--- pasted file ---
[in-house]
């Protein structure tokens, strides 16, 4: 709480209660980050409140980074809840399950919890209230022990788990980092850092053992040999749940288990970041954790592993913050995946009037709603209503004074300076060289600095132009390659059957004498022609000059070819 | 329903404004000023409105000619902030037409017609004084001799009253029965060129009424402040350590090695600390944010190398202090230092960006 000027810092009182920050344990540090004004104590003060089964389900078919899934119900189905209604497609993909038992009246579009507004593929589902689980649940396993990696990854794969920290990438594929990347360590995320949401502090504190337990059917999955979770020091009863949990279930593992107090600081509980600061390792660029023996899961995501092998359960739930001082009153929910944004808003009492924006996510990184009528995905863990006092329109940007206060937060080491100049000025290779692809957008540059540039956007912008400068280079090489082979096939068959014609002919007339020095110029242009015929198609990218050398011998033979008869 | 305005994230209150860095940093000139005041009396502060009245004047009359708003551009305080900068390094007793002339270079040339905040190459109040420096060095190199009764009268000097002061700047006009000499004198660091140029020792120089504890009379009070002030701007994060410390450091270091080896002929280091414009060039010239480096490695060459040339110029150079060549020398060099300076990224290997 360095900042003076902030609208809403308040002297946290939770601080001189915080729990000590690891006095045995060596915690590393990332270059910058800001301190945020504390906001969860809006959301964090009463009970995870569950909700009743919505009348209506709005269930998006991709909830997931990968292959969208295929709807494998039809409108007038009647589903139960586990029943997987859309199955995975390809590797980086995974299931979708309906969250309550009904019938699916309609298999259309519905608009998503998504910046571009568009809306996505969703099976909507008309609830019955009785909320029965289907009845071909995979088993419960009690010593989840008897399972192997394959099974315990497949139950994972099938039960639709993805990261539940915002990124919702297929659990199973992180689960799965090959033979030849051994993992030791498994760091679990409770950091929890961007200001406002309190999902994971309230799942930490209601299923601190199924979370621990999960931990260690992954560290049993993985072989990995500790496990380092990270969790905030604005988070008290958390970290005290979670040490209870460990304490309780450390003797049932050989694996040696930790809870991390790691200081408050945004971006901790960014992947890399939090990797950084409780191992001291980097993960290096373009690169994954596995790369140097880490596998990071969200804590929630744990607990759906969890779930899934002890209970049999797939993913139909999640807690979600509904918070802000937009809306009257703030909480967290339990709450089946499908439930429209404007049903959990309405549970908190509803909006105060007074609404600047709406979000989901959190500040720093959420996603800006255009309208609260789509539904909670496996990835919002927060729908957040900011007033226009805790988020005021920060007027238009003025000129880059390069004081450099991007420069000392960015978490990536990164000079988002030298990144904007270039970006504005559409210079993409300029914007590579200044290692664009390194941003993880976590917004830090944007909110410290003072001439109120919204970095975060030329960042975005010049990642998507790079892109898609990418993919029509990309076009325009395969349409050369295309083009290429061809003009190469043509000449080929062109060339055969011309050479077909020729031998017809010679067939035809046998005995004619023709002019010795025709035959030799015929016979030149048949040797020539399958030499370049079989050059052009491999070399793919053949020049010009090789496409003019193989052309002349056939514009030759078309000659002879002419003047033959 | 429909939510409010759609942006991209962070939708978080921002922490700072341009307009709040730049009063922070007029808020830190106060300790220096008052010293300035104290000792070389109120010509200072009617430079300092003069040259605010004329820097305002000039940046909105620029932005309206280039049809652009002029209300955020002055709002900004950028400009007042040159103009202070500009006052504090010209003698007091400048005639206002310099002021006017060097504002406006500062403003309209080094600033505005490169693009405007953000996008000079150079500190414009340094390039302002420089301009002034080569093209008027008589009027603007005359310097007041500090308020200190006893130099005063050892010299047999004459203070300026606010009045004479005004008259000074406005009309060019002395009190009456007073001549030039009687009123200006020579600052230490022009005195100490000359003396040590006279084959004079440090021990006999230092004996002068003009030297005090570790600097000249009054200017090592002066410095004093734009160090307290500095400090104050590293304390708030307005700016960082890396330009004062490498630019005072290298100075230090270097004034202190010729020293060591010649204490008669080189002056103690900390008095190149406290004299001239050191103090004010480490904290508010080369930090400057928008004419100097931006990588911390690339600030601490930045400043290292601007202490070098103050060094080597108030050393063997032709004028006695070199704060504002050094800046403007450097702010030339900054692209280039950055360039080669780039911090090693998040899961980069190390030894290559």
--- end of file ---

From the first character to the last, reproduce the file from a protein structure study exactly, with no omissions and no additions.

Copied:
[in-house]
């Protein structure tokens, strides 16, 4: 709480209660980050409140980074809840399950919890209230022990788990980092850092053992040999749940288990970041954790592993913050995946009037709603209503004074300076060289600095132009390659059957004498022609000059070819 | 329903404004000023409105000619902030037409017609004084001799009253029965060129009424402040350590090695600390944010190398202090230092960006 000027810092009182920050344990540090004004104590003060089964389900078919899934119900189905209604497609993909038992009246579009507004593929589902689980649940396993990696990854794969920290990438594929990347360590995320949401502090504190337990059917999955979770020091009863949990279930593992107090600081509980600061390792660029023996899961995501092998359960739930001082009153929910944004808003009492924006996510990184009528995905863990006092329109940007206060937060080491100049000025290779692809957008540059540039956007912008400068280079090489082979096939068959014609002919007339020095110029242009015929198609990218050398011998033979008869 | 305005994230209150860095940093000139005041009396502060009245004047009359708003551009305080900068390094007793002339270079040339905040190459109040420096060095190199009764009268000097002061700047006009000499004198660091140029020792120089504890009379009070002030701007994060410390450091270091080896002929280091414009060039010239480096490695060459040339110029150079060549020398060099300076990224290997 360095900042003076902030609208809403308040002297946290939770601080001189915080729990000590690891006095045995060596915690590393990332270059910058800001301190945020504390906001969860809006959301964090009463009970995870569950909700009743919505009348209506709005269930998006991709909830997931990968292959969208295929709807494998039809409108007038009647589903139960586990029943997987859309199955995975390809590797980086995974299931979708309906969250309550009904019938699916309609298999259309519905608009998503998504910046571009568009809306996505969703099976909507008309609830019955009785909320029965289907009845071909995979088993419960009690010593989840008897399972192997394959099974315990497949139950994972099938039960639709993805990261539940915002990124919702297929659990199973992180689960799965090959033979030849051994993992030791498994760091679990409770950091929890961007200001406002309190999902994971309230799942930490209601299923601190199924979370621990999960931990260690992954560290049993993985072989990995500790496990380092990270969790905030604005988070008290958390970290005290979670040490209870460990304490309780450390003797049932050989694996040696930790809870991390790691200081408050945004971006901790960014992947890399939090990797950084409780191992001291980097993960290096373009690169994954596995790369140097880490596998990071969200804590929630744990607990759906969890779930899934002890209970049999797939993913139909999640807690979600509904918070802000937009809306009257703030909480967290339990709450089946499908439930429209404007049903959990309405549970908190509803909006105060007074609404600047709406979000989901959190500040720093959420996603800006255009309208609260789509539904909670496996990835919002927060729908957040900011007033226009805790988020005021920060007027238009003025000129880059390069004081450099991007420069000392960015978490990536990164000079988002030298990144904007270039970006504005559409210079993409300029914007590579200044290692664009390194941003993880976590917004830090944007909110410290003072001439109120919204970095975060030329960042975005010049990642998507790079892109898609990418993919029509990309076009325009395969349409050369295309083009290429061809003009190469043509000449080929062109060339055969011309050479077909020729031998017809010679067939035809046998005995004619023709002019010795025709035959030799015929016979030149048949040797020539399958030499370049079989050059052009491999070399793919053949020049010009090789496409003019193989052309002349056939514009030759078309000659002879002419003047033959 | 429909939510409010759609942006991209962070939708978080921002922490700072341009307009709040730049009063922070007029808020830190106060300790220096008052010293300035104290000792070389109120010509200072009617430079300092003069040259605010004329820097305002000039940046909105620029932005309206280039049809652009002029209300955020002055709002900004950028400009007042040159103009202070500009006052504090010209003698007091400048005639206002310099002021006017060097504002406006500062403003309209080094600033505005490169693009405007953000996008000079150079500190414009340094390039302002420089301009002034080569093209008027008589009027603007005359310097007041500090308020200190006893130099005063050892010299047999004459203070300026606010009045004479005004008259000074406005009309060019002395009190009456007073001549030039009687009123200006020579600052230490022009005195100490000359003396040590006279084959004079440090021990006999230092004996002068003009030297005090570790600097000249009054200017090592002066410095004093734009160090307290500095400090104050590293304390708030307005700016960082890396330009004062490498630019005072290298100075230090270097004034202190010729020293060591010649204490008669080189002056103690900390008095190149406290004299001239050191103090004010480490904290508010080369930090400057928008004419100097931006990588911390690339600030601490930045400043290292601007202490070098103050060094080597108030050393063997032709004028006695070199704060504002050094800046403007450097702010030339900054692209280039950055360039080669780039911090090693998040899961980069190390030894290559």